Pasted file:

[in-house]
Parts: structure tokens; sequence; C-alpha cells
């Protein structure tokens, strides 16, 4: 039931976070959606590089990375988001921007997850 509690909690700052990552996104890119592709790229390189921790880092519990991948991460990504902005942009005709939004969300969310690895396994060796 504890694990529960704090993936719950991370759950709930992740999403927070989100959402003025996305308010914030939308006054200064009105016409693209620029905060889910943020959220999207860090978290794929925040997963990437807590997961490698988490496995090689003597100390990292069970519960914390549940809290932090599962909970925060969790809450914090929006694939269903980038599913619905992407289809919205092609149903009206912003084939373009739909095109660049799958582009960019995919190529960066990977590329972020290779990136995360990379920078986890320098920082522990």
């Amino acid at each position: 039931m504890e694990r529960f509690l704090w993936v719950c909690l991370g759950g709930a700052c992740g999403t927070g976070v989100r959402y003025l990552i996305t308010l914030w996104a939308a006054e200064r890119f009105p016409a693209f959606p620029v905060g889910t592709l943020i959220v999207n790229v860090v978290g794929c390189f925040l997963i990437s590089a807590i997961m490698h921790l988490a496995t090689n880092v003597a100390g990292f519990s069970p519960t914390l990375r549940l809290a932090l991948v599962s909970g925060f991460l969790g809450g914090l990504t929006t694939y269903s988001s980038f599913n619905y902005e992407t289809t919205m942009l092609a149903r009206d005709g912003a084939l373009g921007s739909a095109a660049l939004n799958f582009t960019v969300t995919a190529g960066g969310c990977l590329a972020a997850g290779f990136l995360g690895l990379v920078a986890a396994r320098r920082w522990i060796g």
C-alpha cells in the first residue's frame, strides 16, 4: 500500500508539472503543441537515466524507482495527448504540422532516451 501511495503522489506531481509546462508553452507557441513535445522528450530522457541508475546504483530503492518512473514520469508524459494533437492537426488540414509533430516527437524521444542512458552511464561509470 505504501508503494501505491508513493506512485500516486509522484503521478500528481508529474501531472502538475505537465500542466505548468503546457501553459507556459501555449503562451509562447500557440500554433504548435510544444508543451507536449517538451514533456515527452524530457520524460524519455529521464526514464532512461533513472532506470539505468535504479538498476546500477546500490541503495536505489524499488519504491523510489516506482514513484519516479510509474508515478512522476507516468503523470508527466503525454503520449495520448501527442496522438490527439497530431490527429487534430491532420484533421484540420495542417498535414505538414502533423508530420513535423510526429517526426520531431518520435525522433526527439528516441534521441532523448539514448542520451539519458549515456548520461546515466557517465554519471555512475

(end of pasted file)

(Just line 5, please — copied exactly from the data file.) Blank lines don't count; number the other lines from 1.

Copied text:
C-alpha cells in the first residue's frame, strides 16, 4: 500500500508539472503543441537515466524507482495527448504540422532516451 501511495503522489506531481509546462508553452507557441513535445522528450530522457541508475546504483530503492518512473514520469508524459494533437492537426488540414509533430516527437524521444542512458552511464561509470 505504501508503494501505491508513493506512485500516486509522484503521478500528481508529474501531472502538475505537465500542466505548468503546457501553459507556459501555449503562451509562447500557440500554433504548435510544444508543451507536449517538451514533456515527452524530457520524460524519455529521464526514464532512461533513472532506470539505468535504479538498476546500477546500490541503495536505489524499488519504491523510489516506482514513484519516479510509474508515478512522476507516468503523470508527466503525454503520449495520448501527442496522438490527439497530431490527429487534430491532420484533421484540420495542417498535414505538414502533423508530420513535423510526429517526426520531431518520435525522433526527439528516441534521441532523448539514448542520451539519458549515456548520461546515466557517465554519471555512475